Center for Urban and Regional Excellence, CURE (India)
Name: CURE - Center for Urban and Regional Excellence, India
Location: Agra, Uttar Pradesh, India
Center for Urban and Regional Excellence, CURE (India)

Date Published: June 19, 2017, 10:41 a.m.

The Centre for Urban and Regional Excellence (CURE) is a development non-governmental organization. It collaborates with slum communities and local governments to implement processes of slum upgrading and sustainable poverty reduction. Specifically, CURE mobilizes low-income communities to plan and implement innovative solutions that will improve the quality of their living.

Our mission is to achieve three goals; reconnected urban societies that take rightful decisions to ensure sustainable urban development; strengthened local agencies with capacities for participatory community development, and real evidence built from the ground up for effective service delivery.

CURE’s strength is in its communitarian approach. We believe that community participation is a powerful organizing ideal that fosters sustainable development in and of communities and can contribute to local development planning and design. We facilitate processes that enable people to come together, recognize their problems, articulate their needs and concerns, formulate shared goals and take collective decisions. We believe in a community’s wisdom.

CURE’ work focuses on building resilient communities and cities. It helps cities with the preparation of citywide slum upgrading and environmental resilience plans. The plans are designed to do three things; level people up – ensure equality; connect all the dots – ensure comprehensive and sustainable ecological solutions; and integrate people within the city’s fabric – ensure inclusive development.

CURE believes all people are equal and must get access to an equal level of services – taps and toilets at home to live a life with dignity and to sustainably reduce poverty. CURE has set up several integrative models of sustainable urban development where the poor have been enabled to build home toilets and houses, connect to potable drinking water, get access to solid waste management services, harvest rain water and be water resilient and improve their living environments.


  • Sanitation Manager (SanMan): A Tool to make Sanitation Strategy

SANMAN is a SMART GIS based tool for city sanitation planning. It has been developed in partnership with East Delhi Municipal Corporation (EDMC). The geo-spatial tool helps the Corporation in implementing its mandate under the Swachh Bharat Mission.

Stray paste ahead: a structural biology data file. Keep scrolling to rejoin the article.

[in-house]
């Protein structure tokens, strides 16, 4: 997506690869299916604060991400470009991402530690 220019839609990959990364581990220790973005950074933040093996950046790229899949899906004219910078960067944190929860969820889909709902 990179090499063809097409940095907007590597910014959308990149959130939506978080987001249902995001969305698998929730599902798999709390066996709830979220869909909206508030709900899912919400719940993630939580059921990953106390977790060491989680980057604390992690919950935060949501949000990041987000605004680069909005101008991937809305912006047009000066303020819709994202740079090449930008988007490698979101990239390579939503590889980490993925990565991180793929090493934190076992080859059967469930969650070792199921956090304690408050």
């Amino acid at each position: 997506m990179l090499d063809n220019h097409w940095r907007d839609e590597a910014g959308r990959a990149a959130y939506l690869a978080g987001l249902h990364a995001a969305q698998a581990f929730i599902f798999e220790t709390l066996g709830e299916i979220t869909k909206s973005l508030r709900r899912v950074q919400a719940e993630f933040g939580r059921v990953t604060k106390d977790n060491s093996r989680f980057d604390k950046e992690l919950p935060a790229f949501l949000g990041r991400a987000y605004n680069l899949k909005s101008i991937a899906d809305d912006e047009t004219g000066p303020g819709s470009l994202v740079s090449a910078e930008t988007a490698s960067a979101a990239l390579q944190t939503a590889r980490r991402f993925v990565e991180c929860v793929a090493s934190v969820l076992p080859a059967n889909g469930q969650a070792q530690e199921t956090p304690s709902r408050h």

Specifically, with the help of SanMan, EDMC now can come up with effective investment and management strategies to manage it’s ‘solid waste’ and ‘public toilets’. The tool highlights areas that are not covered with adequate services as per norms. It also shows suitable locations to make new public toilets, waste collection and disposal points and waste collection routes. This enables EDMC to use its resources to efficiently fill these gaps and keep track of its progress.

One of the key features of the tool is its ease of modifications and use in different contexts. Till date the tool has been successfully replicated for NOIDA Authority to assess the gaps in solid waste collection and disposal system; for North Delhi Municipal Corporation to assess gaps to increase accessibility of the ‘Public Urinals’; and for Agra Municipal Corporation to make solid waste plan for its Tajganj area.The tool will also suit Municipal bodies of Rourkela, Mathura and Dharamshala to plan their sanitation services.

  • Agra, Water Resilience Plan

Agra was once abundant of water. It had the River Yamuna which was the axis along which the city grew. Several wells, tanks, pokhars and baolis were built to that ensure there is ample water for its people and their various living and livelihood needs, and ensured that the river was never overburdened and continued to flow.

Deterioration of Agra’s Water Ecology began during British Raj, when sweeping socio economic and political changes resulted in a huge influx of migrant population. Poor planning, change of land use from residential to industrial along the riverfront and inadequate infrastructure; caused the shift in the nature of supply and management of the resource. Community ownership of the river and its resources was lost; and so was the traditional wisdom and knowledge on water resource management.

With the launch of Mukhaymantri Jal Bachao Abhiyaan, CURE is helping ‘Agra Nagar Nigam’ to transform Agra into the water resilient city, that it once was. It is revitalizing its traditional hydrological wisdom and infrastructure and the natural ecological systems in partnership with people and key stakeholders. Specifically, it will promote water conservation, rainwater harvesting, groundwater recharge and treatment and reuse of wastewater.

It is working on three rain water harvesting structures with a collective holding capacity of 2.5 lac litres of rainwater at three community sites in ‘Tajganj‘.